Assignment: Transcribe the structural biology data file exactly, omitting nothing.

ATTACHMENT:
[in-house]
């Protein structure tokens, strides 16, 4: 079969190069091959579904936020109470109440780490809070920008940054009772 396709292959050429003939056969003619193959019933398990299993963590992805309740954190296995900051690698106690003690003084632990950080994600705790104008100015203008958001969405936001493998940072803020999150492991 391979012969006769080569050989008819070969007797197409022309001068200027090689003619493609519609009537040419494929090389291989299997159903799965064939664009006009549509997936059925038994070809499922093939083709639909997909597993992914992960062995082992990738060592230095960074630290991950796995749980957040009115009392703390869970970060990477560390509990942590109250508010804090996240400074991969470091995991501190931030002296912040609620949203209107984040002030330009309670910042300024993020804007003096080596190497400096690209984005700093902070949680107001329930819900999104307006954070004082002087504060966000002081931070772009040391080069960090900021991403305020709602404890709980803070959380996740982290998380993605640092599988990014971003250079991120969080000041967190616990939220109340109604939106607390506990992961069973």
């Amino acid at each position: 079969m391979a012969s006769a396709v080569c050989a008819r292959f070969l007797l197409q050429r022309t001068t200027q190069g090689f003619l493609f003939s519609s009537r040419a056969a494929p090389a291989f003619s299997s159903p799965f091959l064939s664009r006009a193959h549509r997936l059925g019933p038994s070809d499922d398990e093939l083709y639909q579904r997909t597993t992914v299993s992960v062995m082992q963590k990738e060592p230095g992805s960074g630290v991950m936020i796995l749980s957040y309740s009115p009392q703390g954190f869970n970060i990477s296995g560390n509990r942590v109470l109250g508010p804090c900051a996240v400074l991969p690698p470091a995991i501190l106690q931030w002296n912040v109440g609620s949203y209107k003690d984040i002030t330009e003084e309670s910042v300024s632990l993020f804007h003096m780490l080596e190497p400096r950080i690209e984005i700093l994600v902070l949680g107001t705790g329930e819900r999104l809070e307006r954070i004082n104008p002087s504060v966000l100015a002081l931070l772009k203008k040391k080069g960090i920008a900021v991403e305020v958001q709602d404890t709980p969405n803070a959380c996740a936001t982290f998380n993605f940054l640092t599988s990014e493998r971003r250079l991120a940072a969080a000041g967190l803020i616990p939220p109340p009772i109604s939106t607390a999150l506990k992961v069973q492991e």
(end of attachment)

[in-house]
């Protein structure tokens, strides 16, 4: 079969190069091959579904936020109470109440780490809070920008940054009772 396709292959050429003939056969003619193959019933398990299993963590992805309740954190296995900051690698106690003690003084632990950080994600705790104008100015203008958001969405936001493998940072803020999150492991 391979012969006769080569050989008819070969007797197409022309001068200027090689003619493609519609009537040419494929090389291989299997159903799965064939664009006009549509997936059925038994070809499922093939083709639909997909597993992914992960062995082992990738060592230095960074630290991950796995749980957040009115009392703390869970970060990477560390509990942590109250508010804090996240400074991969470091995991501190931030002296912040609620949203209107984040002030330009309670910042300024993020804007003096080596190497400096690209984005700093902070949680107001329930819900999104307006954070004082002087504060966000002081931070772009040391080069960090900021991403305020709602404890709980803070959380996740982290998380993605640092599988990014971003250079991120969080000041967190616990939220109340109604939106607390506990992961069973």
């Amino acid at each position: 079969m391979a012969s006769a396709v080569c050989a008819r292959f070969l007797l197409q050429r022309t001068t200027q190069g090689f003619l493609f003939s519609s009537r040419a056969a494929p090389a291989f003619s299997s159903p799965f091959l064939s664009r006009a193959h549509r997936l059925g019933p038994s070809d499922d398990e093939l083709y639909q579904r997909t597993t992914v299993s992960v062995m082992q963590k990738e060592p230095g992805s960074g630290v991950m936020i796995l749980s957040y309740s009115p009392q703390g954190f869970n970060i990477s296995g560390n509990r942590v109470l109250g508010p804090c900051a996240v400074l991969p690698p470091a995991i501190l106690q931030w002296n912040v109440g609620s949203y209107k003690d984040i002030t330009e003084e309670s910042v300024s632990l993020f804007h003096m780490l080596e190497p400096r950080i690209e984005i700093l994600v902070l949680g107001t705790g329930e819900r999104l809070e307006r954070i004082n104008p002087s504060v966000l100015a002081l931070l772009k203008k040391k080069g960090i920008a900021v991403e305020v958001q709602d404890t709980p969405n803070a959380c996740a936001t982290f998380n993605f940054l640092t599988s990014e493998r971003r250079l991120a940072a969080a000041g967190l803020i616990p939220p109340p009772i109604s939106t607390a999150l506990k992961v069973q492991e």